Considering the natural occurring background concentration and comparing this with anthropogenic point sources (which have the highest concentration of Al-salts), that are mostly STPs and water purification plants that have a legal obligation to release water with 6<pH<9 it can be concluded that the emission of dissolved Al3+ will be very low.

 

Ammonium sulfate

The SIDS Initial Assessment Report (OECD SIDS, 2004) reports the exposure assessment of ammonium sulfate.

Ammonium salts and sulfates are abundant in the environment. Approximately 90 % of ammonium sulfate is used in products applied directly to land, for example as fertilisers or as a component in herbicides.

 Based on the physico-chemical properties of ammonium sulfate, water is expected to be the main target compartment.Depending on pH, ammonia (NH3) exists in equilibrium with the ammonium ion (NH4+), according to the following relationship:

NH4++ H2O → NH3 + H3O+

In general, as pH and temperature increase, the fraction of the total ammonia which is un-ionized increases. For example, at 5 °C and pH 6.5, 0.0395 % of the total ammonia is present as NH3. Increasing the pH from 6.5 to 8.5 will increase the un-ionized ammonium by a factor of approximately 100. Increasing the temperature will also increase the percentage of unionized ammonium. For example, in seawater at 25 °C and pH of approximately 8.1, approximately 7 % of the total ammonia is present as NH3.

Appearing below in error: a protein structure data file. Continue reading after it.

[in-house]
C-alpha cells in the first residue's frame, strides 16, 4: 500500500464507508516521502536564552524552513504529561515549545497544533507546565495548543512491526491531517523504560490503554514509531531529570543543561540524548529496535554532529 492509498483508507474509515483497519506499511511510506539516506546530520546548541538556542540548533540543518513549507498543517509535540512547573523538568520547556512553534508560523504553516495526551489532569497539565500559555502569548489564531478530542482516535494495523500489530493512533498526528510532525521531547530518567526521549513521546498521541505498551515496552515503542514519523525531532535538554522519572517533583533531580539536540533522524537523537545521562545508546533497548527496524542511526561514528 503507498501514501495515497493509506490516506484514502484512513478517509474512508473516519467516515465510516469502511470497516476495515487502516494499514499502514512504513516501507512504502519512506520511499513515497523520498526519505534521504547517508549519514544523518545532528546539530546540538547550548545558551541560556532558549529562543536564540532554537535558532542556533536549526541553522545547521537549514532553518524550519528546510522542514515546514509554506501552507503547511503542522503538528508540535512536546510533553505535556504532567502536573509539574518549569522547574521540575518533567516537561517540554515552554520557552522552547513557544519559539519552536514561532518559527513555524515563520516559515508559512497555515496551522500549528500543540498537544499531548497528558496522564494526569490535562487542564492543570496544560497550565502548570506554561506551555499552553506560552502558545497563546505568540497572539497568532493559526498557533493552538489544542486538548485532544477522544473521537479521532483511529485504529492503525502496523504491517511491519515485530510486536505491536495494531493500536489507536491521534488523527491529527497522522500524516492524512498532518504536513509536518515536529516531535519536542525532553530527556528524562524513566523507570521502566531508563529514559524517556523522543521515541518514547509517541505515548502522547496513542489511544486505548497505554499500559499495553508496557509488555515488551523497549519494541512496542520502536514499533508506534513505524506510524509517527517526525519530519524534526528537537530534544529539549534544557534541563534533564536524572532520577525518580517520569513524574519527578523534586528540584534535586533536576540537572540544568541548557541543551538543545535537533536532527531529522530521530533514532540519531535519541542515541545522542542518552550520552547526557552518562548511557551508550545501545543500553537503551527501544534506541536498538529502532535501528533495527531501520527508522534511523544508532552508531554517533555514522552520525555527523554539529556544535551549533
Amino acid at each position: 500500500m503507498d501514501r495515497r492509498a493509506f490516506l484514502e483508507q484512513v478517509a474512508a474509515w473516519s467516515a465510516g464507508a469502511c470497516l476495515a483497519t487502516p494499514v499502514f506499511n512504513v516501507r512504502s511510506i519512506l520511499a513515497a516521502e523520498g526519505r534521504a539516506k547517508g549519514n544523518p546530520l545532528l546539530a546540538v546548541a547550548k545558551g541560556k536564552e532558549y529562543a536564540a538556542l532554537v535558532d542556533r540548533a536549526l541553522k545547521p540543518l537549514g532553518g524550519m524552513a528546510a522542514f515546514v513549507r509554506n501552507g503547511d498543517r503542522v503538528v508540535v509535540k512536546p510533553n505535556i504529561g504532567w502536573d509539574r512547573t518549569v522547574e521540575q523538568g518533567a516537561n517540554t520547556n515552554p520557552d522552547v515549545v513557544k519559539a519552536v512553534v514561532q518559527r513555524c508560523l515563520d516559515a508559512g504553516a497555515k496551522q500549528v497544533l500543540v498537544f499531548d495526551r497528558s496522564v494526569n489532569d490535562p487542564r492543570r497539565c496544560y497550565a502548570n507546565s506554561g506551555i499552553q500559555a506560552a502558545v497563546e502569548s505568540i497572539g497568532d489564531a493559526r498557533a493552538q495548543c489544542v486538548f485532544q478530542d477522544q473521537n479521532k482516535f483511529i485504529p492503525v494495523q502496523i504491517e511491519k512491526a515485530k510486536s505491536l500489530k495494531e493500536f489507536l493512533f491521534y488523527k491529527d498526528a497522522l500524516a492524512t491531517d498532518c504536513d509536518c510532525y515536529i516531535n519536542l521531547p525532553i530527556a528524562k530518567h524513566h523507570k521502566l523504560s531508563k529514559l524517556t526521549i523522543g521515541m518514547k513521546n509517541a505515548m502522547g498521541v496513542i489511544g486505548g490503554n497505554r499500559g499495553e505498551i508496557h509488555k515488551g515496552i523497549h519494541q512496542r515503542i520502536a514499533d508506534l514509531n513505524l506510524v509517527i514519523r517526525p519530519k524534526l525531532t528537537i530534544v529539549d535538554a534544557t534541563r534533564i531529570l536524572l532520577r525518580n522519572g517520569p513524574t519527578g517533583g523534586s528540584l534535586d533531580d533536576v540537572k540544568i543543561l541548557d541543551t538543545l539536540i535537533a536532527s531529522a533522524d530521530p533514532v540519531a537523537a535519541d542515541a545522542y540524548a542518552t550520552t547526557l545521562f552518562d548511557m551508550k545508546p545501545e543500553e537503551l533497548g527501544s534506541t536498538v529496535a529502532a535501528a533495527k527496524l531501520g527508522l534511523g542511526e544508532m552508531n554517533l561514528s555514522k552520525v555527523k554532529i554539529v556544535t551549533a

The fraction of un-ionized ammonia in aqueous solution at different pH values and temperatures can be calculated from data in Emerson et al. (1975).To calculate the amount of un-ionized ammonia present, the Total Ammonia Nitrogen (TAN) must be multiplied by the appropriate factor selected from this table using the pH and temperature from your water sample.

Due to the salt-character of the substance the calculation of a fugacity model and Henrys Law Constant is not appropriate. Although ammonium sulfate can be created in the atmosphere from ammonia and sulfur dioxide, this process is limited by atmospheric sulfur dioxide, not by ammonia, which has many natural sources. Particulate ammonium sulfate is removed from air by wet and dry deposition. There is no evidence for photodegradation of ammonium sulfate. In unsterilized soil, ammonium sulfate is mineralized fairly rapidly, and subsequently nitrified. Nitrification and denitrification processes also occur naturally in streams and rivers, as well as in many secondary sewage treatment processes.

Based on the high water solubility and the ionic nature, ammonium sulfate is not expected to adsorb or bioaccumulate to a significant extent. However, mobility in soil may be reduced through ion-ion interactions.

References:

- Emerson, K., R.C. Russo, R.E. Lund, and R.V, Thurston. 1975. Aqueous ammonia equilibrium calculations: effect of pH and temperature. Journal of the Fisheries Research Board of Canada. 32:2379-2383.

- OECD (2004). SIDS Initial Assessment Report: Ammonium sulfate (7783-20-2). UNEP publications.